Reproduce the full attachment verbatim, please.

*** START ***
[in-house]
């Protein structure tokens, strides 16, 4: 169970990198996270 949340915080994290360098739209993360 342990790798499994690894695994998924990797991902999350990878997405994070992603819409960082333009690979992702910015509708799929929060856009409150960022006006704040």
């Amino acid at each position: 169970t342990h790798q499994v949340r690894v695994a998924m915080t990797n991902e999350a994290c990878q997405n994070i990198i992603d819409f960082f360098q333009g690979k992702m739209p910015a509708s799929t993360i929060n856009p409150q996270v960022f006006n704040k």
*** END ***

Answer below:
[in-house]
């Protein structure tokens, strides 16, 4: 169970990198996270 949340915080994290360098739209993360 342990790798499994690894695994998924990797991902999350990878997405994070992603819409960082333009690979992702910015509708799929929060856009409150960022006006704040």
């Amino acid at each position: 169970t342990h790798q499994v949340r690894v695994a998924m915080t990797n991902e999350a994290c990878q997405n994070i990198i992603d819409f960082f360098q333009g690979k992702m739209p910015a509708s799929t993360i929060n856009p409150q996270v960022f006006n704040k």